Patient who feels ill, has fever and pain in the rectum could be suffering from an anal abscess.
It is an infected cavity filled with pus found near the anus or rectum.
An anal abscess results when a perianal gland becomes infected. It causes severe pain in the region around the anus. There may also be discharge of pus or blood from the anus with an offensive odor.
Perianal abscesses can be small and localized to the anal region (perianal abscess), be confined to the space between the internal and external anal sphincter (intersphincteric abscess), be large extending into the buttock region (ischiorectal), or rarely be high above the muscular floor of the pelvis (supralevator abscess).
Anal abscess is treated by making an opening in the skin near the anus to drain the pus from the infected cavity and thereby relieve the pressure. Often this can be done in the doctor’s office using local anesthetic. A large or deep abscess may require this procedure to be performed in the operating room. Patients who are diabetic, immunocompromised, or having spreading infection might need hospitalization for intravenous antibiotics.
POST ANAL ABSCESS DRAINAGE INSTRUCTIONS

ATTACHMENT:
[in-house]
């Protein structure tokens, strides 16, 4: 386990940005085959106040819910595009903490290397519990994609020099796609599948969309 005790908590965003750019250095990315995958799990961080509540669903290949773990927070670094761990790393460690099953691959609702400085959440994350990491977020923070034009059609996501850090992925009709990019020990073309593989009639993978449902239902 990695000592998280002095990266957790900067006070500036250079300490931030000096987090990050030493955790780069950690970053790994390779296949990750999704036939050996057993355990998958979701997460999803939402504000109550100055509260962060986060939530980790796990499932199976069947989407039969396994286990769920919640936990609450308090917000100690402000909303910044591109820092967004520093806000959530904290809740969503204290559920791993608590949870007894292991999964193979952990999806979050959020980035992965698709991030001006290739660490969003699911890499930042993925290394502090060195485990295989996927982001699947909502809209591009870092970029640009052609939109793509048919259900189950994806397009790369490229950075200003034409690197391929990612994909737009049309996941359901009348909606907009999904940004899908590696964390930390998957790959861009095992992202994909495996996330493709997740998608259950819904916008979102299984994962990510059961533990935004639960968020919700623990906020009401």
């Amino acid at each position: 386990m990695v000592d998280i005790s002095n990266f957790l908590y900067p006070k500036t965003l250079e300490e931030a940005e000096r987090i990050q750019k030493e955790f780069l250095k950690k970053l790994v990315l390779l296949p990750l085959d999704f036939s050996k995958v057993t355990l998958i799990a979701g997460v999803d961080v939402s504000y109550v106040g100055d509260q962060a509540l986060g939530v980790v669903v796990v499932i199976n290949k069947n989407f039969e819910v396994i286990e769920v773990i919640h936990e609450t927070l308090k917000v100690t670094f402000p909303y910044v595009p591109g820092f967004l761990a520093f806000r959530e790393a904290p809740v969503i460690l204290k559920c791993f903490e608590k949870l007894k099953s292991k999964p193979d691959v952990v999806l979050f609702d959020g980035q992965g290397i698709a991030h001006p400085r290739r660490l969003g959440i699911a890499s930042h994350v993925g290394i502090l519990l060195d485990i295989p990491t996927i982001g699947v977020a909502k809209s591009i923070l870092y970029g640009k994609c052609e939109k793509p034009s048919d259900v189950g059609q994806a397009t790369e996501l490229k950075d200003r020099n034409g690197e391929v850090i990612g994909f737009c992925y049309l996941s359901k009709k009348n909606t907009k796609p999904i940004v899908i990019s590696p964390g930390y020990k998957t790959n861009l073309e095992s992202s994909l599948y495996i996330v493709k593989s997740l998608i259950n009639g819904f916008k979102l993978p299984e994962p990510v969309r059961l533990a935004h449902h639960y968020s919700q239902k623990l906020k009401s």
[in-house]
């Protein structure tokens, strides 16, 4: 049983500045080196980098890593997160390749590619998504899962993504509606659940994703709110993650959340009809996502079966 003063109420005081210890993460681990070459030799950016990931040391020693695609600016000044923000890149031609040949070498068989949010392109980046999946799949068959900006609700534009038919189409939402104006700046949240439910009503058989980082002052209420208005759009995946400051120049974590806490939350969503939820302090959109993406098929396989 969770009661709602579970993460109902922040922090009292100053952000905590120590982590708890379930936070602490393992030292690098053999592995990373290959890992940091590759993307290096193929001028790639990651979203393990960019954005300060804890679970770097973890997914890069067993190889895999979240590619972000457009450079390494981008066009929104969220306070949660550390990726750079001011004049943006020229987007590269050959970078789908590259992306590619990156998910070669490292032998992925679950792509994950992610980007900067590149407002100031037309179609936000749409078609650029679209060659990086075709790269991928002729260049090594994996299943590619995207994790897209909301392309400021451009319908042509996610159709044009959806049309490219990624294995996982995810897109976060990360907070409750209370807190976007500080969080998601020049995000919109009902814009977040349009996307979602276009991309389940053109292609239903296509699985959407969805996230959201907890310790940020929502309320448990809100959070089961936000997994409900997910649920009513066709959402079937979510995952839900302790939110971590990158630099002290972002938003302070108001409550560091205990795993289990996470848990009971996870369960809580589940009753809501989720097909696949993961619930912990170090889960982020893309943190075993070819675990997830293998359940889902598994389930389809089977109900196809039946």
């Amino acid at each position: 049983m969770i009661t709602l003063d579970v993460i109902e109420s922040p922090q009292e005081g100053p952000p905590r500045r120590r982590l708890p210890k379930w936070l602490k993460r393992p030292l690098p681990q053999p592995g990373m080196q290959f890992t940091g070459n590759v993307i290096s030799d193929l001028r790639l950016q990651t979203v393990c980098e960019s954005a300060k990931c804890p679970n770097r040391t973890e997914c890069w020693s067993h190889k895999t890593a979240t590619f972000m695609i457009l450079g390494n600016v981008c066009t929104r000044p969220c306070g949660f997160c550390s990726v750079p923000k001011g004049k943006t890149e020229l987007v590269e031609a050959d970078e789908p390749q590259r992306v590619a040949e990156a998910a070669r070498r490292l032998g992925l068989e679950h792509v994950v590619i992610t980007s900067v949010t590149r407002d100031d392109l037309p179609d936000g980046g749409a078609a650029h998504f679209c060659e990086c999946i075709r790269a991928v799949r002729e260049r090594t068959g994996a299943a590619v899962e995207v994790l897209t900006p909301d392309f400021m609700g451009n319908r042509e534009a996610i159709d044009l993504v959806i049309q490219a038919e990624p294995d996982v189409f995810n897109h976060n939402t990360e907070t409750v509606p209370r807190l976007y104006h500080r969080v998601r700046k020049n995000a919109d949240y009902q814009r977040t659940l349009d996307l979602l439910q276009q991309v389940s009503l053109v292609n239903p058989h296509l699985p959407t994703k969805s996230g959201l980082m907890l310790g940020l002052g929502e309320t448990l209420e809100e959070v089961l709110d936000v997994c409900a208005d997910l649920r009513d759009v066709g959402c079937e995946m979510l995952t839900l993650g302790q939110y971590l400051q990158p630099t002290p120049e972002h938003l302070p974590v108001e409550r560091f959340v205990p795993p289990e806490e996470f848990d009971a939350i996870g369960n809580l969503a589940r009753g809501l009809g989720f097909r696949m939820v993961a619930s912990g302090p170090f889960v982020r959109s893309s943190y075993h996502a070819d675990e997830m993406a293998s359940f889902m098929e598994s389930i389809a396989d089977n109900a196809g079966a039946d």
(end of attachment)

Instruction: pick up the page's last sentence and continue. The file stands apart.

Complete recovery from anorectal surgery typically takes about 2-3 weeks.
- Remove dressing in 6 hours.
- A small amount of bleeding is common. A sanitary napkin or gauze may be worn over the anal opening to keep the underclothing clean.
- Take Sitz baths (sit for 15 minutes in warm water) at least 3 times a day and after each bowel movement.
- Avoid straining.
- To avoid constipation take fiber products (Metamucil, Citrucel, Konsyl, etc) one teaspoon twice a day. Take a stool softener such as Colace twice a day as well. Take mild laxative as Milk of Magnesium (1oz) twice daily.
- Take pain medications as prescribed.
- Sitz bath with warm water either in your bath tub or Sitz basin for 15 minutes 2-3 times a day.
CALL OFFICE / GO TO NEARBY EMERGENCY
- If your temperature is greater than 101 degrees.
- If you have prolonged or profuse bleeding with the passage of clots.
Siouxland GI Surgery
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